Pocket Oxford Spanish Dictionary
dictionary + grammar + culture + communication
Don’t be misled by the title of this book. The Pocket Oxford Spanish Dictionary is not simply a Spanish dictionary. It’s a full English-Spanish and Spanish-English dual-language dictionary, aimed at intermediate students and the everyday user. In fact it’s even more than that, because the two big lexicons are surrounded by lots of other support materials. There is enough supplementary material in this book to provide a substantial insight into Spanish culture and society.
There are guides to pronunciation; a list of traditions, festivals, and holidays; an A to Z gazette of life and culture; guidance notes on writing letters; and even notes on grammar plus verb tables. These are presented in both languages in all cases. The only thing that struck me as very odd is the fact that pronunciation is given for English words, but not for Spanish. Since this book is aimed at English buyers, this ought to be the other way round, at least.
It covers over 90,000 words and phrases and 120,000 translations of contemporary Spanish and English, and the technical supplement provides full information on all the key points of Spanish and English grammar,
In addition to a new 32 page grammar supplement for this edition, there are example letters, emails, postcards, and CVs.
Language is now studied in the context of its culture, so the existing culture section has been revised and expanded to offer lively and useful information on life in the Spanish-speaking world – everything from political institutions to how weddings are celebrated.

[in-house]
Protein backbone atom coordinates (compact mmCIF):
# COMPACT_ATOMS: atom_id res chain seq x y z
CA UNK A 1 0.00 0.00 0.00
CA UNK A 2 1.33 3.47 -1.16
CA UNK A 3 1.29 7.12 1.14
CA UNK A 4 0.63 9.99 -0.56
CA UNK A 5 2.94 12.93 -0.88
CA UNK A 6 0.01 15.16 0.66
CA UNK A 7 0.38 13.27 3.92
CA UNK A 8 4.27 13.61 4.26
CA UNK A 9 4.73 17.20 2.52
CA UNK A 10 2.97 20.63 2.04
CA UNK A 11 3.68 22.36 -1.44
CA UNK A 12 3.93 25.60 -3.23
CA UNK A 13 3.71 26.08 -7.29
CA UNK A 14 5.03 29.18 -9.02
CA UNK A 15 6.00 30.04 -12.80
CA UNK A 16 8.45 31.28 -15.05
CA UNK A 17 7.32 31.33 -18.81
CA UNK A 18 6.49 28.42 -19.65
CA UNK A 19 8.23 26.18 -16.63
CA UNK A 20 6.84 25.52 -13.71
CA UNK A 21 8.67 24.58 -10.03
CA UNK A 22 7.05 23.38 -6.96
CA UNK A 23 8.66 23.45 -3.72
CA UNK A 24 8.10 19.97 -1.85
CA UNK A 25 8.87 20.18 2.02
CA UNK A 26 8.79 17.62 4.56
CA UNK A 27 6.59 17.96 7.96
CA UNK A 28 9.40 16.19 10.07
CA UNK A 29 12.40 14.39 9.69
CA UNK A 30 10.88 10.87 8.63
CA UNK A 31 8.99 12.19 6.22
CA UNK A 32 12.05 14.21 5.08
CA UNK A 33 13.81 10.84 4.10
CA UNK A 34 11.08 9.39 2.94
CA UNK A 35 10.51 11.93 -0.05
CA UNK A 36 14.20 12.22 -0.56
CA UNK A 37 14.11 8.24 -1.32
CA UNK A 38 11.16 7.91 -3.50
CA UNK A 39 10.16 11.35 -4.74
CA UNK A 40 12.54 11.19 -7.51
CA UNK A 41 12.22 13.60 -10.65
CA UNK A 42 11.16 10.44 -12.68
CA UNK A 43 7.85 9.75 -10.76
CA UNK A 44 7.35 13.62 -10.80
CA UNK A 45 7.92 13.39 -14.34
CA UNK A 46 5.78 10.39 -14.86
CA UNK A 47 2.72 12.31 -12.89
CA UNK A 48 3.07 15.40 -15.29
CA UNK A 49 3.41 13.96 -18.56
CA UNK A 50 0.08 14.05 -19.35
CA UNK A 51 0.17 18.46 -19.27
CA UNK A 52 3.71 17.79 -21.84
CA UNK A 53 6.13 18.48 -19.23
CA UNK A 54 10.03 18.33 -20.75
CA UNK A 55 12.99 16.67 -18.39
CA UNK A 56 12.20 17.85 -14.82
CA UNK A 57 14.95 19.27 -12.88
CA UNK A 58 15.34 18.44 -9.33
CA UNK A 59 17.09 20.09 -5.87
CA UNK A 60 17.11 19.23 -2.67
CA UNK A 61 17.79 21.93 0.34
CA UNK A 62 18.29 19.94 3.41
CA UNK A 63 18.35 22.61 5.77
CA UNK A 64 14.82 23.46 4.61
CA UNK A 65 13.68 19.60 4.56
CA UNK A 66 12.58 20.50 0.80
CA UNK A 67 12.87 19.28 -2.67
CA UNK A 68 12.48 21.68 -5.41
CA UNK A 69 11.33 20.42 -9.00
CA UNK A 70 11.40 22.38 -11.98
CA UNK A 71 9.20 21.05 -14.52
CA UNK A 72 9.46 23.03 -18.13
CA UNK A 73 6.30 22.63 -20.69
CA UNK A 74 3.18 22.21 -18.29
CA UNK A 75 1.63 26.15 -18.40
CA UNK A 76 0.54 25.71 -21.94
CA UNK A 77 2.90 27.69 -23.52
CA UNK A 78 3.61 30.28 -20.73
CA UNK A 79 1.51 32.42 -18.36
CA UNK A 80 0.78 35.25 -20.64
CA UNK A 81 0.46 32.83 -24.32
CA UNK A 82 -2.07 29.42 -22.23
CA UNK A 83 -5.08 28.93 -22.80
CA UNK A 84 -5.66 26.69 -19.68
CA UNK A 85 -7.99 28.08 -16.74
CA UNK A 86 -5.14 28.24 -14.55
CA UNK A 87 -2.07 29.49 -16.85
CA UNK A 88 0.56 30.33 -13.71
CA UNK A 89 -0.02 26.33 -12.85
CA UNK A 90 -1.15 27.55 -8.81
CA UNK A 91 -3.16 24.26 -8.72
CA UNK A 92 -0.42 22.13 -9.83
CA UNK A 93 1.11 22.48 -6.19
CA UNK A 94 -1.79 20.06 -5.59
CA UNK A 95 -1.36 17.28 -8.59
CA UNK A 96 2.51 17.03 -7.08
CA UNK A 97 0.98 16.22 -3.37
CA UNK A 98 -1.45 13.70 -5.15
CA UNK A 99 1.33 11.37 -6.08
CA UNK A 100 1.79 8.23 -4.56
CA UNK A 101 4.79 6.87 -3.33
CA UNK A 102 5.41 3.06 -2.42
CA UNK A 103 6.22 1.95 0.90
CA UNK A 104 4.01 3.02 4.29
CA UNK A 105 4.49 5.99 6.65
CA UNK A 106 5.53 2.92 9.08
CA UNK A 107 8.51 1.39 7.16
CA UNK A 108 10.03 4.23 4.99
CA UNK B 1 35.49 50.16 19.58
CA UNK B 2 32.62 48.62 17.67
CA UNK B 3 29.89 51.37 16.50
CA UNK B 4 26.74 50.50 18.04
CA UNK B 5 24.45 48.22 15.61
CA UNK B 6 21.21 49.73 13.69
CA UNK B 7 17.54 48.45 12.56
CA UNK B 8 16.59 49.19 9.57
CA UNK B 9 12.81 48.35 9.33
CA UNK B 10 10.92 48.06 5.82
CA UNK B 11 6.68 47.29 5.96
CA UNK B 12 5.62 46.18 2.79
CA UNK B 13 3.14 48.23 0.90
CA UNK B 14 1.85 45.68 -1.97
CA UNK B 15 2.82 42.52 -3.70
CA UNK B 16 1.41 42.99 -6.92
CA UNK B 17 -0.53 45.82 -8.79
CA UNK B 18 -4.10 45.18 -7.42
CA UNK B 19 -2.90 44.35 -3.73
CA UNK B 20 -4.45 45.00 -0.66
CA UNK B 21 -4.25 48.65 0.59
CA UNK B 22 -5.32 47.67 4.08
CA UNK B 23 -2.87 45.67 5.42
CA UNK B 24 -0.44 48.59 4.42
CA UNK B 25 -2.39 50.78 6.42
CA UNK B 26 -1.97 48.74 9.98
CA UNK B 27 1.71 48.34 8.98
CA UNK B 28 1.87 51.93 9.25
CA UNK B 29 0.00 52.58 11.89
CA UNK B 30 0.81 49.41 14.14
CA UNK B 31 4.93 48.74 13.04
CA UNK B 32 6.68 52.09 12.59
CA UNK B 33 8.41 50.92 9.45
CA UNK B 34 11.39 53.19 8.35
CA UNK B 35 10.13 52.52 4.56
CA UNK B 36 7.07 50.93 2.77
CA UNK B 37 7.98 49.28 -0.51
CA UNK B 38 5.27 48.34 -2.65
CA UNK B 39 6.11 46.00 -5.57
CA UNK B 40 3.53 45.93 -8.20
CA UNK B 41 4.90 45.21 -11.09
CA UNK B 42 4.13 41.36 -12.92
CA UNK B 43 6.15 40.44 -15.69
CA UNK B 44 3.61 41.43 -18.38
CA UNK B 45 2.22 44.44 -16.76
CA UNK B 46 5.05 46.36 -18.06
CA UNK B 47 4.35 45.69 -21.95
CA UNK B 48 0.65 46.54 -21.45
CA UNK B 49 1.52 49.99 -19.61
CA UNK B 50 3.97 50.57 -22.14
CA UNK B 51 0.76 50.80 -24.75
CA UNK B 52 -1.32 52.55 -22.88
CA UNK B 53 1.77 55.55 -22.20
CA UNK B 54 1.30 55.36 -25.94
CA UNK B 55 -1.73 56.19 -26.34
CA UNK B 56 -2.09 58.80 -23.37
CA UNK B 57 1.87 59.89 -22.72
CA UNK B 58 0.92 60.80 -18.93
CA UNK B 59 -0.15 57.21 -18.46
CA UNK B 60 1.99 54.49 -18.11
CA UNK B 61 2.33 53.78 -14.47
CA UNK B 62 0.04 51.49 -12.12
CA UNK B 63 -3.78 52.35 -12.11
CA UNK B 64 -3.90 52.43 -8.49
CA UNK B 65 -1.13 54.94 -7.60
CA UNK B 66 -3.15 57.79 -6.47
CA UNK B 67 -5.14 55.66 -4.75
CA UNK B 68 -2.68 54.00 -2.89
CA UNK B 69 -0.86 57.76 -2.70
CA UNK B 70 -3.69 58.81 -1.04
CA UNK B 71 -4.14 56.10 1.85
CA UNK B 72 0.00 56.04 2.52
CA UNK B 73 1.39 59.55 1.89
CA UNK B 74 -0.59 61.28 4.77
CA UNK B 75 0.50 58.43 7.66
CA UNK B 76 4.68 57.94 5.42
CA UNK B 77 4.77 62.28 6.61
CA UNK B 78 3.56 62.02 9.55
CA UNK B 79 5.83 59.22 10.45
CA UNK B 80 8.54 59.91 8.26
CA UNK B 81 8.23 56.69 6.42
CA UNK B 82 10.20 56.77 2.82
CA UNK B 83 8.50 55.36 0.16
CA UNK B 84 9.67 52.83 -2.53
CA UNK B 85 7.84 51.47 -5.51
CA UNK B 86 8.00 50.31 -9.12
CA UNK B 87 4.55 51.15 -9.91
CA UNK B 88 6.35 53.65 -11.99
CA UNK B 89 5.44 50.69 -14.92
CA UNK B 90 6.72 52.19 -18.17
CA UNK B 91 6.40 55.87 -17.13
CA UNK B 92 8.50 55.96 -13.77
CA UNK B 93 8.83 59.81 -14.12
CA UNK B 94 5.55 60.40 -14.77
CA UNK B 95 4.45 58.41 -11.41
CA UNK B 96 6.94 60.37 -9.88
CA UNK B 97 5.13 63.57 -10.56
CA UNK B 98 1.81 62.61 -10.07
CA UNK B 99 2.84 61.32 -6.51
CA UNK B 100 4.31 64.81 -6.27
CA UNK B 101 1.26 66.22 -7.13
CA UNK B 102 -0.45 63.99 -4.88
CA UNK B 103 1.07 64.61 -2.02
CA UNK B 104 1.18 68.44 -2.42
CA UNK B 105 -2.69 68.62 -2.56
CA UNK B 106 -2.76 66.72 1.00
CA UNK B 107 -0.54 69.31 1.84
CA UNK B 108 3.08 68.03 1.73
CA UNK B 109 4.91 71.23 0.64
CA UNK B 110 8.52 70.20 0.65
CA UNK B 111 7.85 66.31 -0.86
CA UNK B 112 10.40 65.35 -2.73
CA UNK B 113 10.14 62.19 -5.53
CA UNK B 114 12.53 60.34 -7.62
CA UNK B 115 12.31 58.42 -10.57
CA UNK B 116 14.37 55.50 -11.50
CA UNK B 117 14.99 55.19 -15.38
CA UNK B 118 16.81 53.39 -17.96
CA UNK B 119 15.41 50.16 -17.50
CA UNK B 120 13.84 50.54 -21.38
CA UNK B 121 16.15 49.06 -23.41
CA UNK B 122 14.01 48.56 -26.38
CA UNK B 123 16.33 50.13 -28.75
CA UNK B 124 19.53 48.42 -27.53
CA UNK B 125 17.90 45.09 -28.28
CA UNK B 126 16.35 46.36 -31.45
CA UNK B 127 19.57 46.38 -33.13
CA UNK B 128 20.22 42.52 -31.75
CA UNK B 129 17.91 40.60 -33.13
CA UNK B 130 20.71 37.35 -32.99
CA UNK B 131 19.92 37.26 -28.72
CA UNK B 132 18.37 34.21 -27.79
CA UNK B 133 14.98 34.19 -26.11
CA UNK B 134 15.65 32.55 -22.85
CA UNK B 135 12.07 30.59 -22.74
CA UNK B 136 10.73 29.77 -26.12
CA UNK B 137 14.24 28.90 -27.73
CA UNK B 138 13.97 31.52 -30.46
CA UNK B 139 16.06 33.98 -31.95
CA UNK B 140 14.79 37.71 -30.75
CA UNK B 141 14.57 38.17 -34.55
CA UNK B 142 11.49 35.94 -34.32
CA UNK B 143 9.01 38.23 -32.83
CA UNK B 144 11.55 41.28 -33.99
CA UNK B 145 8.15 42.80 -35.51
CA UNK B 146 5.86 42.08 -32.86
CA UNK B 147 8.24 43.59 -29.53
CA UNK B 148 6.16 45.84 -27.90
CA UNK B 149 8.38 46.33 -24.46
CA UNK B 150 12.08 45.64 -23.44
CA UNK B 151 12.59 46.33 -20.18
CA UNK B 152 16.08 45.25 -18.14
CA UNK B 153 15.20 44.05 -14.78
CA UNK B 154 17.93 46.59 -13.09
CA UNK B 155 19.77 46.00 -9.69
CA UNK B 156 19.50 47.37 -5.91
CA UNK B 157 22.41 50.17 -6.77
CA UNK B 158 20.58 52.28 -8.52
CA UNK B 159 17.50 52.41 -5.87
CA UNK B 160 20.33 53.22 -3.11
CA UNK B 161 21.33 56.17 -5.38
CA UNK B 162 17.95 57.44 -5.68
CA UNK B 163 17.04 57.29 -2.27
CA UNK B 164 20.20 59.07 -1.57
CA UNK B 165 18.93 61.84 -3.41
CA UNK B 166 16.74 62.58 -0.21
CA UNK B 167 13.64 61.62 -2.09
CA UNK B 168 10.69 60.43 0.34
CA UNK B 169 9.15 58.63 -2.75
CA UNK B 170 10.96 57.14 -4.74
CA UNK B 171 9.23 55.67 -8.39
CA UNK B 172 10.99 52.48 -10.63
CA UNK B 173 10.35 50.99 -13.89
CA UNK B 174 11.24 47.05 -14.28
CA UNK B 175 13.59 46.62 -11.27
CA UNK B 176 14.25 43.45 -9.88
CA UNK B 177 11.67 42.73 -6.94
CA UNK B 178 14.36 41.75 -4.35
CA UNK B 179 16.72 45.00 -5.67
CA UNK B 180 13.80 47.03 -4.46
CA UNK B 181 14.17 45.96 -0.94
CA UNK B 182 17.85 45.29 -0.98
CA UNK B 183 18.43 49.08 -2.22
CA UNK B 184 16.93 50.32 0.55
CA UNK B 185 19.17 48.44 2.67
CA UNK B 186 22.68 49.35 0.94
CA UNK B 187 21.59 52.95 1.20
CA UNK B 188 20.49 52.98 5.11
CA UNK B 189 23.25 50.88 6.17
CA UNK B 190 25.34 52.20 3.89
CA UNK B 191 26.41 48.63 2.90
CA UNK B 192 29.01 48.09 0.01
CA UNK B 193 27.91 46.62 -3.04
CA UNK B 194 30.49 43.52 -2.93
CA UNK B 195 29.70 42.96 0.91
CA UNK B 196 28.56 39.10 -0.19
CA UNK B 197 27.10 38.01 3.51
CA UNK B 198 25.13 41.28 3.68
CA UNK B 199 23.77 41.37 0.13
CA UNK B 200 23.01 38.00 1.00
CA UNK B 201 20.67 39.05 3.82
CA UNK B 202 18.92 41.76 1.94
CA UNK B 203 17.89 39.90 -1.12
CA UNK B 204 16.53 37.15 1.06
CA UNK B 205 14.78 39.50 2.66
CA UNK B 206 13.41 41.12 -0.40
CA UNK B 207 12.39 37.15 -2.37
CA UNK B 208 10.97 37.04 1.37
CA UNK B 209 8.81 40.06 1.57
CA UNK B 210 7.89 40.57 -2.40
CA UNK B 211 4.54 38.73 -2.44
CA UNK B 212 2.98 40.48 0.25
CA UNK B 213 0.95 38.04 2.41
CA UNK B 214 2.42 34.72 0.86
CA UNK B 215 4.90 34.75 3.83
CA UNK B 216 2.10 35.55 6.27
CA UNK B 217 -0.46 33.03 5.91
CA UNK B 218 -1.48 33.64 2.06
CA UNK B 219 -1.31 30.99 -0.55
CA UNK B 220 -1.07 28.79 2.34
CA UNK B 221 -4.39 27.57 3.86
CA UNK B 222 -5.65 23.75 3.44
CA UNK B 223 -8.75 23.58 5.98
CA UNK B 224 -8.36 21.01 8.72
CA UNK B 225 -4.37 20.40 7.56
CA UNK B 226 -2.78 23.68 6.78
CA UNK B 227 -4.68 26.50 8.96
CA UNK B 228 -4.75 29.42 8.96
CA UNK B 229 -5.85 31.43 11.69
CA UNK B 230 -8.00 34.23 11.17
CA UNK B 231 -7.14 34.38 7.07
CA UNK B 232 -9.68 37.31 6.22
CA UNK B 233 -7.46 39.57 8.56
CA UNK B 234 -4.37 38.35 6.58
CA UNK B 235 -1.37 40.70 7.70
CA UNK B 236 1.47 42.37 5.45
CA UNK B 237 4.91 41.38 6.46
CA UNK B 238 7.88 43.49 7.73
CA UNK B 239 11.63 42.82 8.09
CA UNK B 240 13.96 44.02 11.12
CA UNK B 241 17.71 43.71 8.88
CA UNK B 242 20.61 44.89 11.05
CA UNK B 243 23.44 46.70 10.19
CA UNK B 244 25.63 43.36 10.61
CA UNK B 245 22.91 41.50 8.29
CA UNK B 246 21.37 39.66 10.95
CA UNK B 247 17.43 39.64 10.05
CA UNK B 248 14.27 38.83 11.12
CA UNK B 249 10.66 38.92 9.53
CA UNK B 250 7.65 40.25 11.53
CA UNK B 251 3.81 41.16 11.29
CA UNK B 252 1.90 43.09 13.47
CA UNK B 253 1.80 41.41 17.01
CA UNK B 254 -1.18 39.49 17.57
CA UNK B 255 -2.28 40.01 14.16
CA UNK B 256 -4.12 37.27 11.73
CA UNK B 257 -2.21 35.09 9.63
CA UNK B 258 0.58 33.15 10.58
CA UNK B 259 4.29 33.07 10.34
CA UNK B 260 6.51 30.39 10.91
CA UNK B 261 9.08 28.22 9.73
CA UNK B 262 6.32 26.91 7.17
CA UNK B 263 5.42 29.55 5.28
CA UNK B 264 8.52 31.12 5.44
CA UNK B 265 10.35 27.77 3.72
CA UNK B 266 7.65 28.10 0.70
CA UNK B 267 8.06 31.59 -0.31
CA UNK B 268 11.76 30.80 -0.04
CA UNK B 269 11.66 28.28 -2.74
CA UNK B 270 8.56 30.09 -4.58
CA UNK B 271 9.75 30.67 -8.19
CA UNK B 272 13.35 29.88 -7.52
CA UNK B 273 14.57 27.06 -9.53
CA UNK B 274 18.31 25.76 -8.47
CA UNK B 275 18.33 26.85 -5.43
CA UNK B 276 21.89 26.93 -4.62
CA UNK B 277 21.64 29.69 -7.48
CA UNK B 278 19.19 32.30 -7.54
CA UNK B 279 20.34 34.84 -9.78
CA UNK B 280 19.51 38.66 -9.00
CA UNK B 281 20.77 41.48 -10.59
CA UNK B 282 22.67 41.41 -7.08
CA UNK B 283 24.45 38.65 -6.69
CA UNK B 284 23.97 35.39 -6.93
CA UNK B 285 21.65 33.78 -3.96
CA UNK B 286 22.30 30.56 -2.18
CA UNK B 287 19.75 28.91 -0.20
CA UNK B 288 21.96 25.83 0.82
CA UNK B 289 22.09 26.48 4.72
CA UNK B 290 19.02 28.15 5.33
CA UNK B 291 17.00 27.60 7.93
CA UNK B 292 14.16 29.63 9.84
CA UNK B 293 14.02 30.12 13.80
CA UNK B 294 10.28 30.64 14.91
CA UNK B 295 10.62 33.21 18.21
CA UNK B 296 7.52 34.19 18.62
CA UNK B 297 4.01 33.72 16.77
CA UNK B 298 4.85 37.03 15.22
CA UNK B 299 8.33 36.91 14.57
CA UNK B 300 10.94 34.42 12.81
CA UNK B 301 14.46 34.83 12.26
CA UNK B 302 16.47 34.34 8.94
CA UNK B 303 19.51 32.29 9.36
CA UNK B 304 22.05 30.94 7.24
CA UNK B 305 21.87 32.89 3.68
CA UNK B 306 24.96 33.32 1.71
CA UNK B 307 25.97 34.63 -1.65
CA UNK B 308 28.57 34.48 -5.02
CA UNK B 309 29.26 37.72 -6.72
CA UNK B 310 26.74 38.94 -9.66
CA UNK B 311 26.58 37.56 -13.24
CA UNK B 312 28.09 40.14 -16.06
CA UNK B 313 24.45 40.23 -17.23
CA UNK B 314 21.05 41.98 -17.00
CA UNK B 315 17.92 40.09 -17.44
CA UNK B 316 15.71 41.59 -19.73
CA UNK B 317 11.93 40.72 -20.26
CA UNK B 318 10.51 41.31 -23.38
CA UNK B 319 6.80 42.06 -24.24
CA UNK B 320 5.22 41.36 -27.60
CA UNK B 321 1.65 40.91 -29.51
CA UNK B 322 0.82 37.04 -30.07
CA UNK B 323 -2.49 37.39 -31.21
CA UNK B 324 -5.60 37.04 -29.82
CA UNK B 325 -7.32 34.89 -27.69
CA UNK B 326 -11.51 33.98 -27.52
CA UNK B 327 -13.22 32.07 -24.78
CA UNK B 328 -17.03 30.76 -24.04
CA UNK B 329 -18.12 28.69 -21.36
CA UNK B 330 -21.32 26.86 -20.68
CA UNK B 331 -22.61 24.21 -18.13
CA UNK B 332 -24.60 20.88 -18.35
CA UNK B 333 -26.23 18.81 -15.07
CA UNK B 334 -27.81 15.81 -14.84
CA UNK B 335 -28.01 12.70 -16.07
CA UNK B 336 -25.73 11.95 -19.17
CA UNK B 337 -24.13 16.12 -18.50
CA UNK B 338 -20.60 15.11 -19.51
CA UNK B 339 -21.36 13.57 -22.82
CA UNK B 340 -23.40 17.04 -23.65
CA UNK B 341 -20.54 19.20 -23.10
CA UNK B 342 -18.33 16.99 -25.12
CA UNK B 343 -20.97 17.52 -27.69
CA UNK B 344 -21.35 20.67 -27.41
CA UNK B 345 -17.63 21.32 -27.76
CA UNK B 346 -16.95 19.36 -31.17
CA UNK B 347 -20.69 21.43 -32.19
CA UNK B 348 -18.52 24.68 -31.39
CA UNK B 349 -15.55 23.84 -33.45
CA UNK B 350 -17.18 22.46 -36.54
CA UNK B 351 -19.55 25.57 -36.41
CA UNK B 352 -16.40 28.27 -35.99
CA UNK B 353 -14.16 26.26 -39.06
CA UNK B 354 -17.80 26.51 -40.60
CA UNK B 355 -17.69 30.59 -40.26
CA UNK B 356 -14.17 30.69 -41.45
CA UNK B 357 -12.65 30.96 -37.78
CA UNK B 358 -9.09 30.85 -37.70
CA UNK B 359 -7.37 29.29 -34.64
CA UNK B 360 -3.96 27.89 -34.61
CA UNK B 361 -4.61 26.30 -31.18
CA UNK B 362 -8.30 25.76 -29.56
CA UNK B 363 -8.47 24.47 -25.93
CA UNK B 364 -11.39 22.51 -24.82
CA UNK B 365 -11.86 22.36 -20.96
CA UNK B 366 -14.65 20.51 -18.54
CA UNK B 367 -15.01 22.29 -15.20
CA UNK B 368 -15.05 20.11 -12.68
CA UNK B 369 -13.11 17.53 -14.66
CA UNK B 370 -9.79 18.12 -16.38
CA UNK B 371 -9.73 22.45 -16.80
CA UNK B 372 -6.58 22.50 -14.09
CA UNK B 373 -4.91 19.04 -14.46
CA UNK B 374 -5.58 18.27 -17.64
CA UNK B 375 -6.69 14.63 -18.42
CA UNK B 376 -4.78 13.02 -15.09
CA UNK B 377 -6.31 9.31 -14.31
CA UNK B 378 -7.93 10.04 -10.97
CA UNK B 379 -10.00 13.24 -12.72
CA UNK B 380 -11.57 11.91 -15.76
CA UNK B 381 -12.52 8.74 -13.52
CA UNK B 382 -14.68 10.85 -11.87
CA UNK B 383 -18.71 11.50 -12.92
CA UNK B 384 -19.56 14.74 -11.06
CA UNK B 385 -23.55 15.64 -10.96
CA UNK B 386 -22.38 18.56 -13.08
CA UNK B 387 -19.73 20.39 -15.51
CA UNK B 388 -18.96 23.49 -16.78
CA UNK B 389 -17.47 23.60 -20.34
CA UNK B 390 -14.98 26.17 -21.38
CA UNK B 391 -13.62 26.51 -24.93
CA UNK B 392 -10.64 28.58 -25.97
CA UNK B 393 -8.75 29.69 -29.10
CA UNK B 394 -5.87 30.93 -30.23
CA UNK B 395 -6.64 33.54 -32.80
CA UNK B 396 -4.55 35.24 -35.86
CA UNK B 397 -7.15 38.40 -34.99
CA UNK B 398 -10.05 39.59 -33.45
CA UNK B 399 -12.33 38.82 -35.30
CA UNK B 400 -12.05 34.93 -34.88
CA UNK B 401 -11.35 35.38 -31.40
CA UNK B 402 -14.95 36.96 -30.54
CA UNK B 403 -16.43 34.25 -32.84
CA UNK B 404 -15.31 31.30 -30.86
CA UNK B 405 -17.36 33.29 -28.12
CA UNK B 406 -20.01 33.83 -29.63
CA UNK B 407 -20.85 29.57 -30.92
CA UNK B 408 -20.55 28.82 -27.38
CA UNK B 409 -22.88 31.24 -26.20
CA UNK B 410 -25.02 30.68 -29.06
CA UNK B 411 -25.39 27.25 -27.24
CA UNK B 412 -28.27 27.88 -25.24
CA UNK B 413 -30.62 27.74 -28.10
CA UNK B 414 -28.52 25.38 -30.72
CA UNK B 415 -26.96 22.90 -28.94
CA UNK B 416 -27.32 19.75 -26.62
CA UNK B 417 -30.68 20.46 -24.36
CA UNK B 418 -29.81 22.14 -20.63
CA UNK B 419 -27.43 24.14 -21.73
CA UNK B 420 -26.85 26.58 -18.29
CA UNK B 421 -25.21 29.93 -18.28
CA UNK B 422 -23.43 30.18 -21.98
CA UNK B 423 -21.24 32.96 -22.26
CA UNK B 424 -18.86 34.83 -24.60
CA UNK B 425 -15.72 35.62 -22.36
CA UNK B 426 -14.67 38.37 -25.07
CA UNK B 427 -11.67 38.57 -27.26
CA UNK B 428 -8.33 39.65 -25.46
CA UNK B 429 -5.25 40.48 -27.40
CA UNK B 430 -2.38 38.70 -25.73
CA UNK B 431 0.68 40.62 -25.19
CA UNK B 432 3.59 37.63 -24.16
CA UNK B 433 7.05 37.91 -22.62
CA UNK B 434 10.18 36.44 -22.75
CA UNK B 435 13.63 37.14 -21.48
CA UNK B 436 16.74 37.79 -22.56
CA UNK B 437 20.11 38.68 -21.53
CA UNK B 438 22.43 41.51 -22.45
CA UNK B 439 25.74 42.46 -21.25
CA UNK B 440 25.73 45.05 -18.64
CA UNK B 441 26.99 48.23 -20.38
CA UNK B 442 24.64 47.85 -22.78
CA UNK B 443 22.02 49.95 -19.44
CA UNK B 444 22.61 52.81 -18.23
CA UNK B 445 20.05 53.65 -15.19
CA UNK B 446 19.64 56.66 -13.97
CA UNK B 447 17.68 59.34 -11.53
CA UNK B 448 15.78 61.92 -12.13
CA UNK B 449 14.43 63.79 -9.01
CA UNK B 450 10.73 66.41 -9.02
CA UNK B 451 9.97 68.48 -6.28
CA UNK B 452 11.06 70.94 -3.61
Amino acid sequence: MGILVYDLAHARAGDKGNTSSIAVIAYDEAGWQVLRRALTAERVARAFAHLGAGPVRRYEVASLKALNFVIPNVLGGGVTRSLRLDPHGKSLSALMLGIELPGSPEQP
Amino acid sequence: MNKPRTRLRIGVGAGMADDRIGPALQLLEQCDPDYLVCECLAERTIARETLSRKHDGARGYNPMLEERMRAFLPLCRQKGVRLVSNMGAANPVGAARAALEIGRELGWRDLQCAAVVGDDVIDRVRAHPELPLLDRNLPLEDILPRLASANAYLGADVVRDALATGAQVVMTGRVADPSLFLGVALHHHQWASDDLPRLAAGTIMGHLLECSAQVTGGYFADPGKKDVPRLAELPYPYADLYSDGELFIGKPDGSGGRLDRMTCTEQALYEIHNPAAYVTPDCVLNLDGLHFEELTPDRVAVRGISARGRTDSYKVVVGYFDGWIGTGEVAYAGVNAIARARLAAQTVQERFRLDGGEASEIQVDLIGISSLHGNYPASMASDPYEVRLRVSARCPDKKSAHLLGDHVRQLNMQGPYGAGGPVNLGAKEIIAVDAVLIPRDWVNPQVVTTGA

So – the presentation of a typical entry goes as follows – for the verb perder – to lose.
[E8] vt 1. (en general) to lose; perdi el pasaporte I lost my passport; quiere ~ peso he wants to lose weight; con conguntar no se pierde nada we’ve/you’ve nothing to lose by asking; ~ la vida to lose one’s life, to perish; • CABEZA 1E, VISTA 3; yo no pierdo las esperanzas I’m not giving up hope; ~ la práctica to get out of practice; ~ el equilibrio to lose one’s balance; ~ el conocimiento to lose consciousness, to pass out; ~ el ritmo (Mús) to lose the beat; (en trabajo) to get out of the rhythm
2. (a) (autobús/tren/avión) to miss (b) (occasión o opportunidad) to miss; sin ~ la detalle without missing any detail (c) (tiempo) to waste; no me hagas ~ (el) tiempo! don’t waste my time!; no hay tiempo que ~ there’s no time to lose
3. (a) (guerra/plaito/partido) to lose (b) (curso/año) to fail; (examen) (Ur) to fail
4. (agua/aciete/aire) to lose
One thing is for certain however. Unless you are wearing an oversized hunting jacket, this book will definitely not fit in your pocket. But it’s an excellent dictionary and a good source of reference about everyday communication in Spanish.
© Roy Johnson 2009
Pocket Oxford Spanish Dictionary, Oxford: Oxford University Press, 4th edition, 2009, pp.1088, ISBN: 0199560773
English language links
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